Sunday, 14 April, 2024
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Swifter justice urged in NHS infected blood scandal

British campaigners have warned the country’s government that it will be “on the wrong side of history” if it rejects a new compensation scheme for NHS infected blood scandal victims, thousands of whom died after being treated with contaminated blood products in the 1970s and 1980s.

Chairman of the Haemophilia Society, Clive Smith, told BBC News that campaigners have received only “warm words” while the government worked “at a snail’s pace” to compensate victims of the scandal.

“This has never been about politics. This has always been about justice and doing the right thing, and no government should hold out on this.

“They have had to be dragged kicking and screaming to do this, and Rishi Sunak and the Tory Party, I’m afraid, will be on the wrong side of history and future because it need not have come to this.”

Downing Street said it was considering options and would clarify its compensation plans in the coming weeks.

The Prime Minister’s official spokesman said: “We have accepted the moral case for compensation and acknowledge justice needs to be delivered for victims.

“This was an appalling tragedy. We certainly understand the strength of feeling.”

Up to 30 000 Britons were given contaminated blood products in the 1970s and 80s, leading to the deaths of more than 3 000 people after they contracted HIV or hepatitis C.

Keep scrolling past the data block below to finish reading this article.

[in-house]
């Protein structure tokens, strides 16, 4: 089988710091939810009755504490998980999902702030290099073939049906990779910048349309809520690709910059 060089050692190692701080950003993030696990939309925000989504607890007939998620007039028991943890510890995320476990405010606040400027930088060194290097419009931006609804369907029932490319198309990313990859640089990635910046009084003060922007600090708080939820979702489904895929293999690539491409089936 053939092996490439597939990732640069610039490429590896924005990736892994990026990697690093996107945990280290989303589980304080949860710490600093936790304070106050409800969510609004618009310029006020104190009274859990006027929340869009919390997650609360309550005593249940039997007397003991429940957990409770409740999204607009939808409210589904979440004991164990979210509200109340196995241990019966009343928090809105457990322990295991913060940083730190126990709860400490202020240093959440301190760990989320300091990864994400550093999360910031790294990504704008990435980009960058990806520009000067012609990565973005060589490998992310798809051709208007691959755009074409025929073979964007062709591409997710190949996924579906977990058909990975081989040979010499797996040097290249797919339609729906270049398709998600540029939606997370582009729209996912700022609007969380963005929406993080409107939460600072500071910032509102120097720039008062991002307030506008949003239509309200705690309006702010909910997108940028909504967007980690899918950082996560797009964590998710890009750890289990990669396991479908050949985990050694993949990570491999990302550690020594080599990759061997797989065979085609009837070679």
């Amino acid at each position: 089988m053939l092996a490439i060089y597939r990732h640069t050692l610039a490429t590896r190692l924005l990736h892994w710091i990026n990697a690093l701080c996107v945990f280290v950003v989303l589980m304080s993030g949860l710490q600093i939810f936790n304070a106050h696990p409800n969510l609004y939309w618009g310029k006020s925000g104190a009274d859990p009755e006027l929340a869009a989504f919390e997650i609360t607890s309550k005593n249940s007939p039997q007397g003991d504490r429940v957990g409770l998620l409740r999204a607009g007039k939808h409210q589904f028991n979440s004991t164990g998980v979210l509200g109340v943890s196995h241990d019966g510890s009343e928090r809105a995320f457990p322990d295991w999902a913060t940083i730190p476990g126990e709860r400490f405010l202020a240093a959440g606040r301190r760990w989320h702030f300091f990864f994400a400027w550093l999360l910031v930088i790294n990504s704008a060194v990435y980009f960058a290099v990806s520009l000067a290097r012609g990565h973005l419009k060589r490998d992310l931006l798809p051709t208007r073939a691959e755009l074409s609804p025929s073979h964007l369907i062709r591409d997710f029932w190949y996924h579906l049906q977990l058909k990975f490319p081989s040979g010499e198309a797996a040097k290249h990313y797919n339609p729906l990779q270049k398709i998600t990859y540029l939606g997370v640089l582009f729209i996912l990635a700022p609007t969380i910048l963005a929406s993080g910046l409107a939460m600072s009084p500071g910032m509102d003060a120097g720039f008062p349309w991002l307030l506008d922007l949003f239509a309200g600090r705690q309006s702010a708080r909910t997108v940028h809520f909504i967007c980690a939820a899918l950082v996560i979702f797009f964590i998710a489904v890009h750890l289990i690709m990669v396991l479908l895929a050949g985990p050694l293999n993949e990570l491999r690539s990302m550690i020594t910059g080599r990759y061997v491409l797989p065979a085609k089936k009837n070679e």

The government has said there is a “moral case for compensating victims” of the scandal, and has made the first interim payments of £100 000 each to 4 000 surviving victims and bereaved partners.

Under the initial scheme only victims themselves or bereaved partners can receive an interim payment.

The government had said it wanted to wait for the infected blood inquiry to conclude before setting up a full scheme.

‘Long overdue’

Earlier this year, Sir Brian Langstaff, who is chairing the inquiry, called for a full compensation scheme to be established immediately. He also said it should be widened to include orphaned children and parents who lost children.

His inquiry had been due to publish a final report in November, but this has been pushed back to March 2024.

In an attempt to speed up efforts to compensate victims, Labour’s Dame Diana Johnson – who leads the All-Party Parliamentary group on Haemophilia and Contaminated Blood – has put forward an amendment to the Victims and Prisoners Bill.

The amendment forces the government to create a new body to distribute compensation for the scheme within three months of the Bill becoming law.

Rebel Tory MPs backed the amendment, delivering Rishi Sunak his first defeat as prime minister. The legislation now needs to be approved by the House of Lords before becoming law.

Des Collins, senior partner of Collins Solicitors, which represents some 1 500 victims and their families, added: “The government has finally been forced to agree to act – both to deliver on establishing a body to oversee proper compensation for victims and their families and to respond swiftly to the much-anticipated final report due from Sir Brian Langstaff’s inquiry next March.

“On the face of it the government is now committed to meeting its long-overdue responsibilities.”

 

BBC News article – Infected Blood Scandal: PM risks ending on ‘wrong side of history’ (Open access)

 

See more from MedicalBrief archives:

 

UK’s NHS could cough up billions in infected blood scandal payments

 

Inquiry recommends urgent compensation for infected blood victims as death toll rises

 

Inquiry recommends urgent compensation for infected blood victims as death toll rises

 

 

 

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